The aim of this initiative is to drive improvements in the accessibility and quality of services and facilities in each area, helping to highlight best practice and demonstrate to other businesses the merit of making disabled customers a priority.

So what’s wrong with that I hear you say? A couple of things.

The Minister asked the DWP and the Office for Disability Issues (ODI) to find suitably qualified or experienced people. The ‘advertisement’ said that they were looking for “champions who are ambitious, passionate and dynamic, with strong networks and the ability to reach out to a wide range of organisations and create momentum for change”. Anything missing? Well Yes! No mention of the word disability let alone disability-related experience. Presumably disabled people aren’t “ambitious, passionate or dynamic”. To make matters worse there is no mention of the appointed sector champions having any ‘power’, or resources so we must assume that as with so many previous initiatives this one will also disappear. Who remembers John Major’s Citizen’s Charter, Anne McGuire’s Equality 2025 Committee and most recently David Cameron’s Big Society?

Disabled people have campaigned for years to be included but on their own terms. The idea that non-disabled people should champion our cause smacks of the old days when patronisation and charity were commonplace. Does no one in the Minister’s office or the ODI remember the slogans ‘Nothing about us without us’ and “Rights, not Charity”? The fact that some of the appointed champions are disabled people is more by accident than design?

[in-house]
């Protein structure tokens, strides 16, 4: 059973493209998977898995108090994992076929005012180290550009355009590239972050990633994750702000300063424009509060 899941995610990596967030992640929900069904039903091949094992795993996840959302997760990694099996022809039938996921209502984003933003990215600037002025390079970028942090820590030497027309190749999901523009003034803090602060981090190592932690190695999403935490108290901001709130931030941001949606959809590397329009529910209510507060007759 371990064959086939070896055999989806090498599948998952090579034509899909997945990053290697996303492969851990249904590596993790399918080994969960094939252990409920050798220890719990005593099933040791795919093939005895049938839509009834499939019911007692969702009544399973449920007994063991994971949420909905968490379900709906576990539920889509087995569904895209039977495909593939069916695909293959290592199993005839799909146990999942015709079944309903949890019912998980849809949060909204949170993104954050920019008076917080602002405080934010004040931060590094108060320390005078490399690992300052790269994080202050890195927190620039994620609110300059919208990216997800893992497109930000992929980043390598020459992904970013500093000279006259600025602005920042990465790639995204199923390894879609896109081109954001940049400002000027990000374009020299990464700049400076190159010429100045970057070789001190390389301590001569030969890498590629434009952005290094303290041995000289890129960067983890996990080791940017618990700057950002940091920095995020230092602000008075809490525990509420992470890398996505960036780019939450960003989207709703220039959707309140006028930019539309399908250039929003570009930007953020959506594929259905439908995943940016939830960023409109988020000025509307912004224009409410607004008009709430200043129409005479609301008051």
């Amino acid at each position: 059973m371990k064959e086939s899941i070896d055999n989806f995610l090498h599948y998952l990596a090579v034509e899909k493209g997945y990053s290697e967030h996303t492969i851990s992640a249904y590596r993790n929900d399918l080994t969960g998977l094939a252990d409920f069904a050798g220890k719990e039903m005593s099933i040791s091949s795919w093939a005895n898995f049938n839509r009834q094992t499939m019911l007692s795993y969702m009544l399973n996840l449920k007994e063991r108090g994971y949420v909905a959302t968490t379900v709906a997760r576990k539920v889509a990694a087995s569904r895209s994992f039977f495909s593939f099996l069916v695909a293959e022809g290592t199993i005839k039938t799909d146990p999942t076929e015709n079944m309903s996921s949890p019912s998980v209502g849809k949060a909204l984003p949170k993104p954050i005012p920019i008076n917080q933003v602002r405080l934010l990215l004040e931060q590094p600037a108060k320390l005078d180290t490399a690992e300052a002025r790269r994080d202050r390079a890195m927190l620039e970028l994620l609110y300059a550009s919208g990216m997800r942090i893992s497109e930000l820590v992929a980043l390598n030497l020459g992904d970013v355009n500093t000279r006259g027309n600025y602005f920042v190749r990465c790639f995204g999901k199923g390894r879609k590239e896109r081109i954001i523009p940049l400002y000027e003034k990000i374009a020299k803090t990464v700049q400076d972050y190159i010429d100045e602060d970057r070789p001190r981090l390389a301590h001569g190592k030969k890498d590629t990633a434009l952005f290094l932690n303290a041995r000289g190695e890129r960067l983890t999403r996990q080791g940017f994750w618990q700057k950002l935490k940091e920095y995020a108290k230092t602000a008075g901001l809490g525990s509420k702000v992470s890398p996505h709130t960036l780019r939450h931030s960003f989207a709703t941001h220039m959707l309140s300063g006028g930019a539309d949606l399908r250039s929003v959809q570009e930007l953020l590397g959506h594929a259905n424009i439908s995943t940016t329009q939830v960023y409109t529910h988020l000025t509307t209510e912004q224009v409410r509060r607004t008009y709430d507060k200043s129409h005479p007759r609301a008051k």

I’m sure the Minister is well intentioned but why is the DWP involved in a customer focussed initiative? Where is the Department for Business, Innovation and Skills (BIZ)? They are responsible for “making sure consumer law is fair for both consumers and businesses, and that consumers know their rights and can use them effectively.”

Disabled customers already have some protection through legislation which is designed to protect them from disability discrimination. I would urge the Minister to consult with the Equality and Human Rights Commission, BIZ and the ODI to explore ways of supporting and encouraging disabled people to assert their legal rights as consumers.

Finally, if the Minister wants to make a real difference, she will ensure that Disabled People’s User Led Organisations have the necessary resources to expose poor practice and discrimination and where necessary take appropriate action against the perpetrators.

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Here are some other disability-related stories which might be of interest.

Minister appoints Sector Champions http://bit.ly/2mhXCaq

EHRC puts 18 accessibility questions to Premier League Clubs http://bit.ly/2mi674Y

Peer pressure sees minister finally announce date for taxi access laws http://bit.ly/2midYj5

No chance of halving employment gap without tackling independent living, says DPO http://bit.ly/2mi3uQN